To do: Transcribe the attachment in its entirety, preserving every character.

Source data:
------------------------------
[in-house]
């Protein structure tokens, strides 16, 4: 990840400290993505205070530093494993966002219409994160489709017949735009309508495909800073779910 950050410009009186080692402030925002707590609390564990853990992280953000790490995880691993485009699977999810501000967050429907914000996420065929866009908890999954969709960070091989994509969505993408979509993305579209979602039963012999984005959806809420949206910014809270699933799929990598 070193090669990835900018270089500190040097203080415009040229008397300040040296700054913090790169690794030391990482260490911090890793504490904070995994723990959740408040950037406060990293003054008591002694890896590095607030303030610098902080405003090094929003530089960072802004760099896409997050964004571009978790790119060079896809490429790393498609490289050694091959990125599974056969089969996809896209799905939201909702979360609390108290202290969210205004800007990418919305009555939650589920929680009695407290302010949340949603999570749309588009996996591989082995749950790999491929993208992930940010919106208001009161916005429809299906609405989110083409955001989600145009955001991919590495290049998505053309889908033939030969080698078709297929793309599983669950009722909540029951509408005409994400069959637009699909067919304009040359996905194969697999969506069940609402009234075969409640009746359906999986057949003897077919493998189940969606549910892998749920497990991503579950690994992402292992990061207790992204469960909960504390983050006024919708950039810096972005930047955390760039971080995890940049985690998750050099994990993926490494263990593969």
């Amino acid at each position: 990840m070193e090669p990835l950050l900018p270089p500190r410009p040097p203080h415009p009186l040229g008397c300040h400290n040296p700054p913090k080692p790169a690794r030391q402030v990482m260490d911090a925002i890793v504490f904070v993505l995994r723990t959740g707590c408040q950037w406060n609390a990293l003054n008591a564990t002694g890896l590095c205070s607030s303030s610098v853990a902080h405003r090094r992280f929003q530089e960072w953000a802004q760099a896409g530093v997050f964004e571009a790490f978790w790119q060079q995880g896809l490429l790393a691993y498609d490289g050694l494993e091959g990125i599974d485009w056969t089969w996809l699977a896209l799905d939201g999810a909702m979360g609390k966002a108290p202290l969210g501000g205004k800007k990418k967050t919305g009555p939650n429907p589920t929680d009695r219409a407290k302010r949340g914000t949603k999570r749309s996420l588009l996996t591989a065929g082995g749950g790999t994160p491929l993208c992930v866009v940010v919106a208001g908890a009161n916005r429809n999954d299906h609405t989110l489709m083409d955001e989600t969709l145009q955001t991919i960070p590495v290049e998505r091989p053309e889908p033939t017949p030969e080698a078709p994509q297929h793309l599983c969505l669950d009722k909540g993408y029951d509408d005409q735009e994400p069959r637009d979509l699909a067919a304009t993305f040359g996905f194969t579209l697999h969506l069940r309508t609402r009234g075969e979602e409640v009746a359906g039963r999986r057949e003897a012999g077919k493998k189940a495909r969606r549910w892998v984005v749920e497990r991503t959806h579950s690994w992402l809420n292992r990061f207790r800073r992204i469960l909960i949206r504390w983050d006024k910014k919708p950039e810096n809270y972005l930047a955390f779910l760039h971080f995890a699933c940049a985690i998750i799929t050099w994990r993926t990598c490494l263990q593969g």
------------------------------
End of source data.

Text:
[in-house]
């Protein structure tokens, strides 16, 4: 990840400290993505205070530093494993966002219409994160489709017949735009309508495909800073779910 950050410009009186080692402030925002707590609390564990853990992280953000790490995880691993485009699977999810501000967050429907914000996420065929866009908890999954969709960070091989994509969505993408979509993305579209979602039963012999984005959806809420949206910014809270699933799929990598 070193090669990835900018270089500190040097203080415009040229008397300040040296700054913090790169690794030391990482260490911090890793504490904070995994723990959740408040950037406060990293003054008591002694890896590095607030303030610098902080405003090094929003530089960072802004760099896409997050964004571009978790790119060079896809490429790393498609490289050694091959990125599974056969089969996809896209799905939201909702979360609390108290202290969210205004800007990418919305009555939650589920929680009695407290302010949340949603999570749309588009996996591989082995749950790999491929993208992930940010919106208001009161916005429809299906609405989110083409955001989600145009955001991919590495290049998505053309889908033939030969080698078709297929793309599983669950009722909540029951509408005409994400069959637009699909067919304009040359996905194969697999969506069940609402009234075969409640009746359906999986057949003897077919493998189940969606549910892998749920497990991503579950690994992402292992990061207790992204469960909960504390983050006024919708950039810096972005930047955390760039971080995890940049985690998750050099994990993926490494263990593969």
């Amino acid at each position: 990840m070193e090669p990835l950050l900018p270089p500190r410009p040097p203080h415009p009186l040229g008397c300040h400290n040296p700054p913090k080692p790169a690794r030391q402030v990482m260490d911090a925002i890793v504490f904070v993505l995994r723990t959740g707590c408040q950037w406060n609390a990293l003054n008591a564990t002694g890896l590095c205070s607030s303030s610098v853990a902080h405003r090094r992280f929003q530089e960072w953000a802004q760099a896409g530093v997050f964004e571009a790490f978790w790119q060079q995880g896809l490429l790393a691993y498609d490289g050694l494993e091959g990125i599974d485009w056969t089969w996809l699977a896209l799905d939201g999810a909702m979360g609390k966002a108290p202290l969210g501000g205004k800007k990418k967050t919305g009555p939650n429907p589920t929680d009695r219409a407290k302010r949340g914000t949603k999570r749309s996420l588009l996996t591989a065929g082995g749950g790999t994160p491929l993208c992930v866009v940010v919106a208001g908890a009161n916005r429809n999954d299906h609405t989110l489709m083409d955001e989600t969709l145009q955001t991919i960070p590495v290049e998505r091989p053309e889908p033939t017949p030969e080698a078709p994509q297929h793309l599983c969505l669950d009722k909540g993408y029951d509408d005409q735009e994400p069959r637009d979509l699909a067919a304009t993305f040359g996905f194969t579209l697999h969506l069940r309508t609402r009234g075969e979602e409640v009746a359906g039963r999986r057949e003897a012999g077919k493998k189940a495909r969606r549910w892998v984005v749920e497990r991503t959806h579950s690994w992402l809420n292992r990061f207790r800073r992204i469960l909960i949206r504390w983050d006024k910014k919708p950039e810096n809270y972005l930047a955390f779910l760039h971080f995890a699933c940049a985690i998750i799929t050099w994990r993926t990598c490494l263990q593969g």